EK: How many of you deal with angry comments?
AT: The more opinionated you are, the more comments you get, that’s the way it works. It leads to bad behavior. Many people writing out there will just go for the snark to get the traffic.
RH: An article on Indiewire asked “Why do we have these film critics if no one cares?” Very few people care. The comments said, “that’s what I’ve been saying all along, we don’t need them.” There’s this weird resentment and hostility going on. If somebody says that “Cloud Atlas” is a great movie, I will go at you and we will have an interesting conversation. Regarding what Sean said about “Wild Strawberries,” the weird thing is that probably more people will have read your unread thing than would have with a small film magazine in the 1960s. It’s disappointing that it doesn’t get as many clicks but the strange thing is that everything else around it is so huge that it will get lost.
EK: Lindy, with Jezebel, you’re talking about feminist conversations at the same time you have the mandates of traffic and a certain tone. Tell us about that.
LW: I say outrageous things because I feel outrageous things. My company makes money from advertising, but no one talks to me about that. People think that I get a dollar every time someone clicks, but no. I want to prove to people that you really feel what you say, and I do. The only time that my work gets manipulated is when my editor will often do the headline; sometimes the headline is ridiculous.
EK: Do you ever feel you need to trick people?
LW: Yeah. People tell me that I’m stupid. So many commenters have spammed me. I do write in a colloquial way, the way that I talk. That’s sort of a trick I do that makes it feel accessible. I do try to talk about sophisticated concepts but I try to make them accessible. I don’t want to read things that are dry. At Jezebel I write about serious things in a funny way which makes it easier for people to talk about it so it’s not just me scolding people. Everything that I do is smuggling and tricking people.
EK: Everybody needs an access point in a valuable conversation, especially when it comes to culture. With the recent passing of Roger Ebert, there has been a lot of discussion about the “thumbs” – did it create another gig in making people think about film in a certain way?
AT: Ebert is a transitional figure. The thumbs up thing is fine because he was a champion, a popularizer, someone who loved movies and wanted people to see them. He would go to see Michael Moore’s movie the night it was opposite something else at Telluride, or Errol Morris, and I applaud him. But the reason he’s a transitional figure is because instead of coming from on high from some ivory tower, he really engaged. When he was post-voice and was engaging online, he really found his milieu. It worked. It was fertile ground. I’m curious to see what our Indiewire colleague Matt Zoller Seitz does running the new RogerEbert.com. I believe that the conversation now is moving in that direction, the successful communication among critics, and that having comments, being able to communicate with readers is a good thing. Ebert took us there.
RH: The thumbs were a form of smuggling. When I started writing for newspapers, they had the star system. Of course I said, “I don’t want to do this, I don’t want to lower myself.” But they said, “do the stars.” It was fine because you put stars out there because you don’t even have to say “I like this movie or that movie,” you can just engage the idea. That’s what the thumb was. Ebert liked to engage ideas and was good at that.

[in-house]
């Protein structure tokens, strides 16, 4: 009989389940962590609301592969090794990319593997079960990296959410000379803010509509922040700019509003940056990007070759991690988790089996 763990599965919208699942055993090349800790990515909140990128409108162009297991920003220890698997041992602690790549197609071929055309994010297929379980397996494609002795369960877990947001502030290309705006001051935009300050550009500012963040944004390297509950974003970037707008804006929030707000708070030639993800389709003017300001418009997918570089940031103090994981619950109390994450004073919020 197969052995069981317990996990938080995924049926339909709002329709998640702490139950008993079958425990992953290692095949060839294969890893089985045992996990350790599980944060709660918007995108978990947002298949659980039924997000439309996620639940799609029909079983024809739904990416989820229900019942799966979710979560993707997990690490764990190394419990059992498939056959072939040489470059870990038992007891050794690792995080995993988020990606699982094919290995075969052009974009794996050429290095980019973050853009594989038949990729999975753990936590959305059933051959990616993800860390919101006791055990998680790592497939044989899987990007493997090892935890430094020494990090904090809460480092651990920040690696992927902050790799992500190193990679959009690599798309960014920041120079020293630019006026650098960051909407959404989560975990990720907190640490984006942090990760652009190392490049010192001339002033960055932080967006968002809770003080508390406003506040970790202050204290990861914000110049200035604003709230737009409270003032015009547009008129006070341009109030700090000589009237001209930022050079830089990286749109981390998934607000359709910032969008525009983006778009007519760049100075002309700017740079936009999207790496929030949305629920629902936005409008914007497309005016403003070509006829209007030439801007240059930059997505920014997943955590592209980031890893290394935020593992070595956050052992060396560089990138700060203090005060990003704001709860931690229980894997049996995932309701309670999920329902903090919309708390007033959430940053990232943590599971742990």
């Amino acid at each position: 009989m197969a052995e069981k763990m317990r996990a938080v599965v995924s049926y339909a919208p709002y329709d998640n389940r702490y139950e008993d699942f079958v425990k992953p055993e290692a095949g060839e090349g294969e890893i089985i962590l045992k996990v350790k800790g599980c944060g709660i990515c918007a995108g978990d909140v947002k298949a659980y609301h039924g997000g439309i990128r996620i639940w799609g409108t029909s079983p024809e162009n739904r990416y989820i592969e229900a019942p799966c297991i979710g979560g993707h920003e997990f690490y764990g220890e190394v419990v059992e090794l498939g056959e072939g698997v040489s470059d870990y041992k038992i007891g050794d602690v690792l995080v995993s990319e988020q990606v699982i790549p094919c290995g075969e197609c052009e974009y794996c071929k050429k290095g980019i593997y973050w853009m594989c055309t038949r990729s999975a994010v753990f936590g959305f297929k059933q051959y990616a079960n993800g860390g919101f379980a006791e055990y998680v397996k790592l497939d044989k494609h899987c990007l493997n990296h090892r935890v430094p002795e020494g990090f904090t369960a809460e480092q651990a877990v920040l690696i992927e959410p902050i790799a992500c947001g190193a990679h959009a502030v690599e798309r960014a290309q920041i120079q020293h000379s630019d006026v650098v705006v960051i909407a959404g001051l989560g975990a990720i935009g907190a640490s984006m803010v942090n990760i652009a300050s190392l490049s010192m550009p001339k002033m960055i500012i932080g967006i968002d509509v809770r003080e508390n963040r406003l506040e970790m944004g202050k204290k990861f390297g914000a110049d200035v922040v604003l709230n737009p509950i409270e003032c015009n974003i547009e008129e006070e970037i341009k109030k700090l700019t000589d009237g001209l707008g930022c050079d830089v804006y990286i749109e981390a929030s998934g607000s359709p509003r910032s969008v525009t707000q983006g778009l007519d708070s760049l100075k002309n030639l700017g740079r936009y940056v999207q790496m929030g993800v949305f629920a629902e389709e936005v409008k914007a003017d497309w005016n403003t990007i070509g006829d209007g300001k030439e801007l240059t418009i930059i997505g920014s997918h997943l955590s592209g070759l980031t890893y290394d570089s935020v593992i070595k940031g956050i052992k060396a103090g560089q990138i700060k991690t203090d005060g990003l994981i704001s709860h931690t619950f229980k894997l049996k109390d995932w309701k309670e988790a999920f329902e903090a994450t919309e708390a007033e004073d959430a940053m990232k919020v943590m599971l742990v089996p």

EK: Have you ever been contacted by a studio to use your adjective?
LW: One time, it was a really gory horrifying movie. I wrote a review saying this movie was “gross,” and they just took all the reviews of “this movie is gross.” They didn’t misconstrue my review. They just mined it for all that stuff.
SA: When I was at the Seattle P.I., for local press, I had a lot of headlines for smaller films or art films. For the most part they just wanted to get to as few positive words as possible. No one actually manipulated much but there was a couple times when studios asked, “can we rewrite the sentence?” Strangely enough I get about twice a year different publicists from straight-to-video movies saying we’d like to send you a copy and if you say something nice we’ll put it on the box.
EK: Keith how would you feel if IMDb users were quoted in advertisements?
KS: It would be fantastic — and they have been – because there can be the reviewer in Des Moines who really understands a film and we give them that ability to voice that. Whether they do it consistently and get paid, that I’m not sure of, but there’s a democratic way for them to say what they think about that film. It has always been thus with blurb-meisters – I think that was coined in the mid-80s – the bold type and the byline is incredibly small, if shown at all. I don’t think it’s particularly different. Let the buyer beware, in some senses. If you just look for those bold headlines, you’re probably looking for what you want to see anyway because you’re looking at that ad space. You want to see that that alien movie is “gory” not that its mise-en-scene is reflective of late Clouseau. It’s marketing. That’s one of the great things for me about the Academy Awards, which were created as a marketing tool. We all talk about them, for good or for ill, but they do promote movies, movies that people wouldn’t see otherwise. If you’re watching movies, hurrah!